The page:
“Hope” was inspiring. “Yes We Can” at least wasn’t an order. “Change we can believe in” was vague, but it got the job done.
“Forward” is the store-brand version of the political slogan. At best, it’s a slightly politer “Let Well Enough Alone.” At worst, it’s simply generic. You find it in the platitudes aisle in vague red-white-and-blue packaging, next to “In Your Heart, You Know He’s Right.” Forward says, “Hey, you know what, I’d like to be president again! Let’s find a generic word that means that.”
Romney’s version of the time-honored genre isn’t much better: “Believe in America?”
The worst slogans are not bad slogans like “Who But Hoover” and “Ma, Ma, Where’s my Pa?” or even “Restoring America’s Honor.” They’re the ones so retreaded as to be functionally interchangeable. You can’t tell which campaign they belong to. They consist of overworked cliches staggering up the sheer faces of rugged platitudes as eagles fly overhead chanting patriotic slogans. You cannot tell whose they are for the life of you. They are, as a consequence, totally unmemorable, almost a self-parody.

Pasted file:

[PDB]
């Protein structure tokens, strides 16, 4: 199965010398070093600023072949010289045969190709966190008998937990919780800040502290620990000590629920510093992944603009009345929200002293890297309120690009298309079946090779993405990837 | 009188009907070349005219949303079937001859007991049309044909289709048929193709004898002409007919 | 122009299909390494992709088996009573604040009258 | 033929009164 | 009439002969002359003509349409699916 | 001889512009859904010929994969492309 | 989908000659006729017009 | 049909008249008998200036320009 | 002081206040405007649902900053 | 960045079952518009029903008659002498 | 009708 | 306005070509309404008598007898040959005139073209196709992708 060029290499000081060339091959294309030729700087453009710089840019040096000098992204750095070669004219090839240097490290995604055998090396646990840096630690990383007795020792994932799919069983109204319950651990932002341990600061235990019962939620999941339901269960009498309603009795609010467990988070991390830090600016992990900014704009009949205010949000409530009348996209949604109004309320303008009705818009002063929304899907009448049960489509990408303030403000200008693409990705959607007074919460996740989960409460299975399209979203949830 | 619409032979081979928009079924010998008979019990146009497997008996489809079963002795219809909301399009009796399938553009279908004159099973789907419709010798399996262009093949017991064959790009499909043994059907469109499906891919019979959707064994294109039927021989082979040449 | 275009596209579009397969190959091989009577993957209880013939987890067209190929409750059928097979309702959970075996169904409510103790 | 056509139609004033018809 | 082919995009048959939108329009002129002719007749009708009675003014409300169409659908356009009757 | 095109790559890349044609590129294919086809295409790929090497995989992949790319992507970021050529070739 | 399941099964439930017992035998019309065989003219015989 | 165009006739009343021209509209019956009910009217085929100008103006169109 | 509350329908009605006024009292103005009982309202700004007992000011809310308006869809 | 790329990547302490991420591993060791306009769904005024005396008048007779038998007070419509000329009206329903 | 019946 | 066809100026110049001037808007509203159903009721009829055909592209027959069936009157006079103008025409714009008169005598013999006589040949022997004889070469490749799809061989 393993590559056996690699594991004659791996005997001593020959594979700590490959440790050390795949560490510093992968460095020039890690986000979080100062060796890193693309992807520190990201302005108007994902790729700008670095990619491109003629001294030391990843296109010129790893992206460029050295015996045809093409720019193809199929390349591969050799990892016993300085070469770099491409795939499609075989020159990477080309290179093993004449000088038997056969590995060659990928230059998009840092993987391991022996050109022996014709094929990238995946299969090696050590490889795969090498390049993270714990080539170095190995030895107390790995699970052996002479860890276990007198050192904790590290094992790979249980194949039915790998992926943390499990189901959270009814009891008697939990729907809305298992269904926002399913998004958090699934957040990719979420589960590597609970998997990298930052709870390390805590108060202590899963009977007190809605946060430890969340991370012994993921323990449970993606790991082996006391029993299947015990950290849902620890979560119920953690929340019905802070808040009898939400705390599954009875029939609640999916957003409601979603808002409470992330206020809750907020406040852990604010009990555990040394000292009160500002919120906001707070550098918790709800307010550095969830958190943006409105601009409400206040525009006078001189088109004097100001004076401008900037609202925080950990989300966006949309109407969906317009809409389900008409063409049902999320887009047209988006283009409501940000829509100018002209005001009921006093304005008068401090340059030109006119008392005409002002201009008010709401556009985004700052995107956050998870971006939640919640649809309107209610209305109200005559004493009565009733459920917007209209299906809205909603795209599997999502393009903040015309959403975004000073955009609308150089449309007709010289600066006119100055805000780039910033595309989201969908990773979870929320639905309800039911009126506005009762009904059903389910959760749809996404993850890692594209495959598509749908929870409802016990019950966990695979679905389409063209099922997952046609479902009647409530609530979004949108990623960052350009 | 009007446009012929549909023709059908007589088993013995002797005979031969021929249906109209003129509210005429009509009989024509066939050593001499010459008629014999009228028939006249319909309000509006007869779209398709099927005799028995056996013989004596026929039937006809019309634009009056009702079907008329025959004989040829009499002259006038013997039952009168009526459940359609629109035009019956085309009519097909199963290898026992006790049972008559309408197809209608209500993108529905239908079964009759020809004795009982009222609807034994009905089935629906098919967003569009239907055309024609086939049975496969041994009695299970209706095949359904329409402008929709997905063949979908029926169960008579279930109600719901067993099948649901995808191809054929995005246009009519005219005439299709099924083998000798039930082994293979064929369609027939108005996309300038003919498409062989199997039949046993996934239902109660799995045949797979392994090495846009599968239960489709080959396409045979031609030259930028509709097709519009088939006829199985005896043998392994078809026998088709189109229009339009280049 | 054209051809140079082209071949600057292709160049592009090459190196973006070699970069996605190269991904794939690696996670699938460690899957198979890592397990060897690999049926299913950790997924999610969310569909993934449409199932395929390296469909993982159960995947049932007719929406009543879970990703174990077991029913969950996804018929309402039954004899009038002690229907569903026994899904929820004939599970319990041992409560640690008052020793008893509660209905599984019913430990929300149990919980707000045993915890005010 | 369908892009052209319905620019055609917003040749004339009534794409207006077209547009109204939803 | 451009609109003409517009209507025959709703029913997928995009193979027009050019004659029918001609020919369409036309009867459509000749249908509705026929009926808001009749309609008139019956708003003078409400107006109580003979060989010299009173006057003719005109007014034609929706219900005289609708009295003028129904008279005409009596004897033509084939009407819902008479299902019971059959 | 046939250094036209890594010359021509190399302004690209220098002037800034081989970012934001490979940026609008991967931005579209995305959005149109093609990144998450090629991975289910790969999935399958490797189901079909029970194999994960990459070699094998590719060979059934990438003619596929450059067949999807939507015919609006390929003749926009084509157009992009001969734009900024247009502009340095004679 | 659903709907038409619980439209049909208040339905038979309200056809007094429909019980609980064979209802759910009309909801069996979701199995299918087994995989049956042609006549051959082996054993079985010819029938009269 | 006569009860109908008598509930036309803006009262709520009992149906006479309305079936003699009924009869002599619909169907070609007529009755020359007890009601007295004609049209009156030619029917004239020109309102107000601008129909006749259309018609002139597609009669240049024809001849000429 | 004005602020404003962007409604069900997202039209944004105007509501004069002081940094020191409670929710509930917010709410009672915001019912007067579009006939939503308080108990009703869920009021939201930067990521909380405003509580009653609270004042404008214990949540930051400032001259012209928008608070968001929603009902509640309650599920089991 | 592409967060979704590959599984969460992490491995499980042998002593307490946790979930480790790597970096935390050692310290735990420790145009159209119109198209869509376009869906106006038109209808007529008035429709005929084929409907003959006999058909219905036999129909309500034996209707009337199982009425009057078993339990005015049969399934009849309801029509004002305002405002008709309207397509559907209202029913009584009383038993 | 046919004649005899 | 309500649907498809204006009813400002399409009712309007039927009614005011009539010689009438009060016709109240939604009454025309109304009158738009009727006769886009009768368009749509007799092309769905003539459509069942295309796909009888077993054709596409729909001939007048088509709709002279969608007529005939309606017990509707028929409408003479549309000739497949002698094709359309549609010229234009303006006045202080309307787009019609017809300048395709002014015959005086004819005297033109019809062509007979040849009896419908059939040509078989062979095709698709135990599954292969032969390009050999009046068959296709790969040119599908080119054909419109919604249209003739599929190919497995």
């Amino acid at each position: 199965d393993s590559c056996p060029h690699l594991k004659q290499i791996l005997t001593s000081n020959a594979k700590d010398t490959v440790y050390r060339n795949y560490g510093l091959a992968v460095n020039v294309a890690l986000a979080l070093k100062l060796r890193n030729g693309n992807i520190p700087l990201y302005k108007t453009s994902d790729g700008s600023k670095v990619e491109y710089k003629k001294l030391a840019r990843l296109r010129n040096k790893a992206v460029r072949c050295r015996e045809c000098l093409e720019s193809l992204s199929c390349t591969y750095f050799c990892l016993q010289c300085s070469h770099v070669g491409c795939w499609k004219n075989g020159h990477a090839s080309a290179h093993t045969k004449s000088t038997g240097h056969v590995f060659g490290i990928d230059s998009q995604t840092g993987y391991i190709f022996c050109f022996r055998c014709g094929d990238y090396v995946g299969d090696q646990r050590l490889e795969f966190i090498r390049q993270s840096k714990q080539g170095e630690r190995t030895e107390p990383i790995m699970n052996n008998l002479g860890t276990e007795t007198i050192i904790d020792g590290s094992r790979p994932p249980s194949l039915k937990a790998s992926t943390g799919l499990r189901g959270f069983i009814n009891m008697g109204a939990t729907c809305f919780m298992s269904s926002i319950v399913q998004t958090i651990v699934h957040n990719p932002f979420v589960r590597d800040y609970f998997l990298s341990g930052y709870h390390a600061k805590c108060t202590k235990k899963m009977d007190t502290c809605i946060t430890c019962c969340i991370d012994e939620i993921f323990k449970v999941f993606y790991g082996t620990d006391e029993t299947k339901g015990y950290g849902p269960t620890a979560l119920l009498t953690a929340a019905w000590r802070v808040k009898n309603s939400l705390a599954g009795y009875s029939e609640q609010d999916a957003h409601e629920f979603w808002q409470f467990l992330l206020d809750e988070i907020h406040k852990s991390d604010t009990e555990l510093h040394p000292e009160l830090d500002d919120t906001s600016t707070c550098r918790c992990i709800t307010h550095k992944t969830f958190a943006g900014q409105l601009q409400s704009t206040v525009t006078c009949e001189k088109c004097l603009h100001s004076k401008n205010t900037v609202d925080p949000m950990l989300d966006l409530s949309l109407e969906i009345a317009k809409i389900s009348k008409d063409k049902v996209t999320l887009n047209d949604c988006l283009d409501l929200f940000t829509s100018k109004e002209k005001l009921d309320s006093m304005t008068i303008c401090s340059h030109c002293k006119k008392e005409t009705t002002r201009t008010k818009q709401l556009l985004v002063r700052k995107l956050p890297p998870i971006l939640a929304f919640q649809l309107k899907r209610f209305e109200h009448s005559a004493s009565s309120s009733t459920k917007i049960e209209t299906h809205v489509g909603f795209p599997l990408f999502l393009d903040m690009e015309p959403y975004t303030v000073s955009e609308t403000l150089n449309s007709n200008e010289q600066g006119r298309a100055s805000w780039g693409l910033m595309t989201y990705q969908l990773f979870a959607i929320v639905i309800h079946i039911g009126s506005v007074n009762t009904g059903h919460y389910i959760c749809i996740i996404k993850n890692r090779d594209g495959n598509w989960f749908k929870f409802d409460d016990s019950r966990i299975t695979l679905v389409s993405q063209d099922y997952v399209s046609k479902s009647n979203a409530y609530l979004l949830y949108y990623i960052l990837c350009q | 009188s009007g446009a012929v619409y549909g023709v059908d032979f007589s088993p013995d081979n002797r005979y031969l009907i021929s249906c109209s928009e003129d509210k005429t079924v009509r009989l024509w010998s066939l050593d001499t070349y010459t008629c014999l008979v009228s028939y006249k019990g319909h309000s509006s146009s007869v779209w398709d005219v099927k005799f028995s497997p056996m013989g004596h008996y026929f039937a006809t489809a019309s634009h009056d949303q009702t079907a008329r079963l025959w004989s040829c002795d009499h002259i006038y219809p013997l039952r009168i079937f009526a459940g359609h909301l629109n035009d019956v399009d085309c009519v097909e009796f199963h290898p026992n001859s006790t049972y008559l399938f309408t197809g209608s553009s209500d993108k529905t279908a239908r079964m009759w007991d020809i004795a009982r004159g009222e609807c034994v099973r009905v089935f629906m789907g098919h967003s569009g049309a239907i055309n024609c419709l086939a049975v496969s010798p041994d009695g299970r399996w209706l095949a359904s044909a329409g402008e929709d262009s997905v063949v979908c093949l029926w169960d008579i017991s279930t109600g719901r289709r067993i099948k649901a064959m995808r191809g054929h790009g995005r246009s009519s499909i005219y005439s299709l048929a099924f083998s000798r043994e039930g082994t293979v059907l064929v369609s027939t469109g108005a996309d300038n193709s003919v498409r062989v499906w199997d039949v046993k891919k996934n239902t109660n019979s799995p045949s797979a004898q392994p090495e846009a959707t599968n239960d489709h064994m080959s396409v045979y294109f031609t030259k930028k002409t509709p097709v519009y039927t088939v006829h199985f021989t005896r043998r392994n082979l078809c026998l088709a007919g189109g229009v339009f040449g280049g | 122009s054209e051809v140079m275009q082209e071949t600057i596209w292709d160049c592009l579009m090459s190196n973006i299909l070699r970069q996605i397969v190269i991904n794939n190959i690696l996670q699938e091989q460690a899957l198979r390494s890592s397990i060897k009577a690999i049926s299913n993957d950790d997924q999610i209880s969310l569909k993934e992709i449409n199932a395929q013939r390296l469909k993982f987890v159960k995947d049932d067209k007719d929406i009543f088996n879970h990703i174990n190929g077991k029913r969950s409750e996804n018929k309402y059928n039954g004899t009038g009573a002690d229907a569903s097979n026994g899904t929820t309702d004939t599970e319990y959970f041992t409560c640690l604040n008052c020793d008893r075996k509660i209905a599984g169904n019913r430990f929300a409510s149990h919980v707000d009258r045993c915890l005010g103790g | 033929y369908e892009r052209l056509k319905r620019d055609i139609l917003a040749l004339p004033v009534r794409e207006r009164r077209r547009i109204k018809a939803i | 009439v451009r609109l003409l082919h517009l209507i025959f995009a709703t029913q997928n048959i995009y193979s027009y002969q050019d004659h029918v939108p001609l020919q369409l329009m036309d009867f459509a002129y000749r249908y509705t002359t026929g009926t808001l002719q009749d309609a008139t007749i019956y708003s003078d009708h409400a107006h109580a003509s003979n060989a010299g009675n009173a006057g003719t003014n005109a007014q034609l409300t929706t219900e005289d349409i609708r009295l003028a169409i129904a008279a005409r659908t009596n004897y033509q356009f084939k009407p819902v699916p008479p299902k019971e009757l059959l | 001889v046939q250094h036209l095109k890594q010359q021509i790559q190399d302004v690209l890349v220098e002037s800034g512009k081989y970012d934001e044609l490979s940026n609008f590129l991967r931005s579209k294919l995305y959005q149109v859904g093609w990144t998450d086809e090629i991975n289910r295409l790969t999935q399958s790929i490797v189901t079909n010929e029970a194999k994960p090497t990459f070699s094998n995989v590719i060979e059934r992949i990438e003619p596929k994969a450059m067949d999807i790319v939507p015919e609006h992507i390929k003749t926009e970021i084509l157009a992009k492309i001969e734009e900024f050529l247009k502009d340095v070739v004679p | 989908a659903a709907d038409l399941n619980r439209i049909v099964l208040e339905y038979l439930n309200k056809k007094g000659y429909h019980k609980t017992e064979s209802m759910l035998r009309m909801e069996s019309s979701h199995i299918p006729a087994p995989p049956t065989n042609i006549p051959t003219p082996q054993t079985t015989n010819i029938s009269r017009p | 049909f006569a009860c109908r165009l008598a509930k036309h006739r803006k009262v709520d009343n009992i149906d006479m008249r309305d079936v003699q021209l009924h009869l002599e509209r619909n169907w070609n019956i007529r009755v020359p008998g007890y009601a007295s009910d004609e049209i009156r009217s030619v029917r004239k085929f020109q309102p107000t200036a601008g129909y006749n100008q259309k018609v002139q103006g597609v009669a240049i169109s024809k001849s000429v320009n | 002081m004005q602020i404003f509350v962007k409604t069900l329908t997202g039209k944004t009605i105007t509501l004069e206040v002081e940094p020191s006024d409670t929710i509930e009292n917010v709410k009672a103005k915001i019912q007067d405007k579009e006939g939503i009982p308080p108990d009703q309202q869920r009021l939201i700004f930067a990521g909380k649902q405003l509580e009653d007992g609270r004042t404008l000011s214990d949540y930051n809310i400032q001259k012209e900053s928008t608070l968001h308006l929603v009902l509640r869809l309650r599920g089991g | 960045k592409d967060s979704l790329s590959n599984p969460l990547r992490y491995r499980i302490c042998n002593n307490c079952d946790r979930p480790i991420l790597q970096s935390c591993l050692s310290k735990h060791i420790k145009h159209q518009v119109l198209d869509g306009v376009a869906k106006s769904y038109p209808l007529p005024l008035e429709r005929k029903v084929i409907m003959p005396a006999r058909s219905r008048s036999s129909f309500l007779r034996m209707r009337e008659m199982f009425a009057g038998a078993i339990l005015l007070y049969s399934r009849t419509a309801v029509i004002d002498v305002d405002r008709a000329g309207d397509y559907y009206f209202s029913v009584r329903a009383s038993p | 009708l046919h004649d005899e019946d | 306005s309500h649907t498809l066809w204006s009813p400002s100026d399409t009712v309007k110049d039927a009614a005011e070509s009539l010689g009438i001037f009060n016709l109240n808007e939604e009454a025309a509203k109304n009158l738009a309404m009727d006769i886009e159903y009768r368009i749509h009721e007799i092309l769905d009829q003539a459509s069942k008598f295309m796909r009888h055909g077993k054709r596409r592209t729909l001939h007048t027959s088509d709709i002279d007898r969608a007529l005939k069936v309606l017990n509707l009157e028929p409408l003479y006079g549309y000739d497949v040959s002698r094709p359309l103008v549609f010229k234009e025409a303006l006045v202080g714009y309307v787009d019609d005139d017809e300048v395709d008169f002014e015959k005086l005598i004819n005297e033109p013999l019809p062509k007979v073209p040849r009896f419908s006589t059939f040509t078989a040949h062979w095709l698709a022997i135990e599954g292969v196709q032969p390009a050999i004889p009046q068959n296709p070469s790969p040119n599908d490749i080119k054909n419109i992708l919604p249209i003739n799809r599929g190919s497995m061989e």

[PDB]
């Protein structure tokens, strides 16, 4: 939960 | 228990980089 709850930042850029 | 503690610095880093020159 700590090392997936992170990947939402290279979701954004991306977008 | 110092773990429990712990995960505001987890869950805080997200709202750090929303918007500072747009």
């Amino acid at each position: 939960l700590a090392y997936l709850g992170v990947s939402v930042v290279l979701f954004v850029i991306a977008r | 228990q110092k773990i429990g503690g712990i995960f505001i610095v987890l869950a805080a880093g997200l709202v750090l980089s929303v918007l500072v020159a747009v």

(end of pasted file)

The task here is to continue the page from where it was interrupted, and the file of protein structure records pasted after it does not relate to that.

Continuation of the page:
As the Simpsons put it, “We must go forward, not backward; upward, not forward, and always twirling, twirling, twirling toward freedom!”
By Scott Galupo - US News
My friend and former colleague Victor Morton of the Washington Times has a provocative take on the Obama campaign’s use of the slogan “Forward.” Unfortunately for Obama, Victor writes that the term brings with it a lot of leftist baggage:
The slogan “Forward!” reflected the conviction of European Marxists and radicals that their movements reflected the march of history, which would move forward past capitalism and into socialism and communism. …